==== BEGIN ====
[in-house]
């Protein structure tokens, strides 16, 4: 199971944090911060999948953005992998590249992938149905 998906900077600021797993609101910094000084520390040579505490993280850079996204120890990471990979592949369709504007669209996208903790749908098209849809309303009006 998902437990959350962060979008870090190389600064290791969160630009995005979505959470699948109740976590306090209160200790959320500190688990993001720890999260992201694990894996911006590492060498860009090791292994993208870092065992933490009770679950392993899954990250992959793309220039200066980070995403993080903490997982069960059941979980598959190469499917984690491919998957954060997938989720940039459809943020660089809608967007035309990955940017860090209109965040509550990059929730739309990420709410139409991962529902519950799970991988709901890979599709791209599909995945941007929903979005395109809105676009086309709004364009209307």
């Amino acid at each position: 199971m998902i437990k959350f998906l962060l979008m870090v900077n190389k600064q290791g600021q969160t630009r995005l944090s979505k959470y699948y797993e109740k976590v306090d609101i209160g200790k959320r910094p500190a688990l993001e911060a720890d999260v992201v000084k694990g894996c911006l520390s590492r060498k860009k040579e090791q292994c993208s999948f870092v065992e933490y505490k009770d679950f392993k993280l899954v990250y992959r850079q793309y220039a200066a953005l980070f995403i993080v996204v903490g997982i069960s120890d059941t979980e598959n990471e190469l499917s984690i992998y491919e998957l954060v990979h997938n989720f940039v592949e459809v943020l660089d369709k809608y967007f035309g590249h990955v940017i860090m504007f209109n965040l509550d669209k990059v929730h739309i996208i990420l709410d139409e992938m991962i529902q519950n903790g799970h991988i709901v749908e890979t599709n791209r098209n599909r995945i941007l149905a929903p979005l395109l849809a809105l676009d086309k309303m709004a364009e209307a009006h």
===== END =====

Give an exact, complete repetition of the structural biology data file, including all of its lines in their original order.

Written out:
[in-house]
């Protein structure tokens, strides 16, 4: 199971944090911060999948953005992998590249992938149905 998906900077600021797993609101910094000084520390040579505490993280850079996204120890990471990979592949369709504007669209996208903790749908098209849809309303009006 998902437990959350962060979008870090190389600064290791969160630009995005979505959470699948109740976590306090209160200790959320500190688990993001720890999260992201694990894996911006590492060498860009090791292994993208870092065992933490009770679950392993899954990250992959793309220039200066980070995403993080903490997982069960059941979980598959190469499917984690491919998957954060997938989720940039459809943020660089809608967007035309990955940017860090209109965040509550990059929730739309990420709410139409991962529902519950799970991988709901890979599709791209599909995945941007929903979005395109809105676009086309709004364009209307």
């Amino acid at each position: 199971m998902i437990k959350f998906l962060l979008m870090v900077n190389k600064q290791g600021q969160t630009r995005l944090s979505k959470y699948y797993e109740k976590v306090d609101i209160g200790k959320r910094p500190a688990l993001e911060a720890d999260v992201v000084k694990g894996c911006l520390s590492r060498k860009k040579e090791q292994c993208s999948f870092v065992e933490y505490k009770d679950f392993k993280l899954v990250y992959r850079q793309y220039a200066a953005l980070f995403i993080v996204v903490g997982i069960s120890d059941t979980e598959n990471e190469l499917s984690i992998y491919e998957l954060v990979h997938n989720f940039v592949e459809v943020l660089d369709k809608y967007f035309g590249h990955v940017i860090m504007f209109n965040l509550d669209k990059v929730h739309i996208i990420l709410d139409e992938m991962i529902q519950n903790g799970h991988i709901v749908e890979t599709n791209r098209n599909r995945i941007l149905a929903p979005l395109l849809a809105l676009d086309k309303m709004a364009e209307a009006h």